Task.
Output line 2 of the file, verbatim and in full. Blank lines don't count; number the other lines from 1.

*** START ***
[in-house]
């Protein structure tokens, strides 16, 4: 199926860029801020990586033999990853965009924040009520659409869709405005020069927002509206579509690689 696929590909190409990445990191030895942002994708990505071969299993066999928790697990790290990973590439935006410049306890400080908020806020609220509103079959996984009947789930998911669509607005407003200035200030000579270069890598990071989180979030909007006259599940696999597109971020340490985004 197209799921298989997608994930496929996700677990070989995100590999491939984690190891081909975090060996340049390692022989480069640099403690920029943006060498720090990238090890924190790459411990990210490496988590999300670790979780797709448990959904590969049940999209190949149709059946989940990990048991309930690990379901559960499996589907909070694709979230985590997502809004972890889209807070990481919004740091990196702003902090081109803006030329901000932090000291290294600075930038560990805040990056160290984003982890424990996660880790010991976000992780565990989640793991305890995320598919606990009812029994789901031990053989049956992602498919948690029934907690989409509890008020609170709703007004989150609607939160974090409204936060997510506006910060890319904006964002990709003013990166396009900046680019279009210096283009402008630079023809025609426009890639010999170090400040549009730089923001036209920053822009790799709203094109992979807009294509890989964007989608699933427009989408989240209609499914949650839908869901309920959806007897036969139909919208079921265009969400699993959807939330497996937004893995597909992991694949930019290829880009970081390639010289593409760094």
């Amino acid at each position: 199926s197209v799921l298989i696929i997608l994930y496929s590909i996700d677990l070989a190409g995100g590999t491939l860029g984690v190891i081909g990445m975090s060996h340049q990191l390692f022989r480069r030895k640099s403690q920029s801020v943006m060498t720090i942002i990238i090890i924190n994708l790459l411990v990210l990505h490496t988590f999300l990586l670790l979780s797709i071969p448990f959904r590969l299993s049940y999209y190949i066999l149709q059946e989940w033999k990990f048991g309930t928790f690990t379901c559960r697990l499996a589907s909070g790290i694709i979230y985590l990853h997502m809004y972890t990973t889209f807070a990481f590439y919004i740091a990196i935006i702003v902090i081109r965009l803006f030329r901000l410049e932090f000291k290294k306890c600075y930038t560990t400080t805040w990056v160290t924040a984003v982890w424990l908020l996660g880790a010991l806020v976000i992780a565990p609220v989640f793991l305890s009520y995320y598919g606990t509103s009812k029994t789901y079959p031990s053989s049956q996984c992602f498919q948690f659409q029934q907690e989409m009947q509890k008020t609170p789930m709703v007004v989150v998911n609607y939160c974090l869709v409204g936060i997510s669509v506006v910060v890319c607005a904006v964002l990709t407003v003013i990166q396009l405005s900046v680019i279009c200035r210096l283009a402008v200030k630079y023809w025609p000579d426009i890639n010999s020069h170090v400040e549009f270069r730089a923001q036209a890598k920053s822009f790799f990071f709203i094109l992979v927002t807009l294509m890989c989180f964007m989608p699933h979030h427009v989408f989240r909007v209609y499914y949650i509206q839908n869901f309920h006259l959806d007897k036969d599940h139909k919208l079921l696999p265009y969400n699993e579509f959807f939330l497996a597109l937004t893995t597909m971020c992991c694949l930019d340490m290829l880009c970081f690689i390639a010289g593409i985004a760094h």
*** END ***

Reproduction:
């Protein structure tokens, strides 16, 4: 199926860029801020990586033999990853965009924040009520659409869709405005020069927002509206579509690689 696929590909190409990445990191030895942002994708990505071969299993066999928790697990790290990973590439935006410049306890400080908020806020609220509103079959996984009947789930998911669509607005407003200035200030000579270069890598990071989180979030909007006259599940696999597109971020340490985004 197209799921298989997608994930496929996700677990070989995100590999491939984690190891081909975090060996340049390692022989480069640099403690920029943006060498720090990238090890924190790459411990990210490496988590999300670790979780797709448990959904590969049940999209190949149709059946989940990990048991309930690990379901559960499996589907909070694709979230985590997502809004972890889209807070990481919004740091990196702003902090081109803006030329901000932090000291290294600075930038560990805040990056160290984003982890424990996660880790010991976000992780565990989640793991305890995320598919606990009812029994789901031990053989049956992602498919948690029934907690989409509890008020609170709703007004989150609607939160974090409204936060997510506006910060890319904006964002990709003013990166396009900046680019279009210096283009402008630079023809025609426009890639010999170090400040549009730089923001036209920053822009790799709203094109992979807009294509890989964007989608699933427009989408989240209609499914949650839908869901309920959806007897036969139909919208079921265009969400699993959807939330497996937004893995597909992991694949930019290829880009970081390639010289593409760094």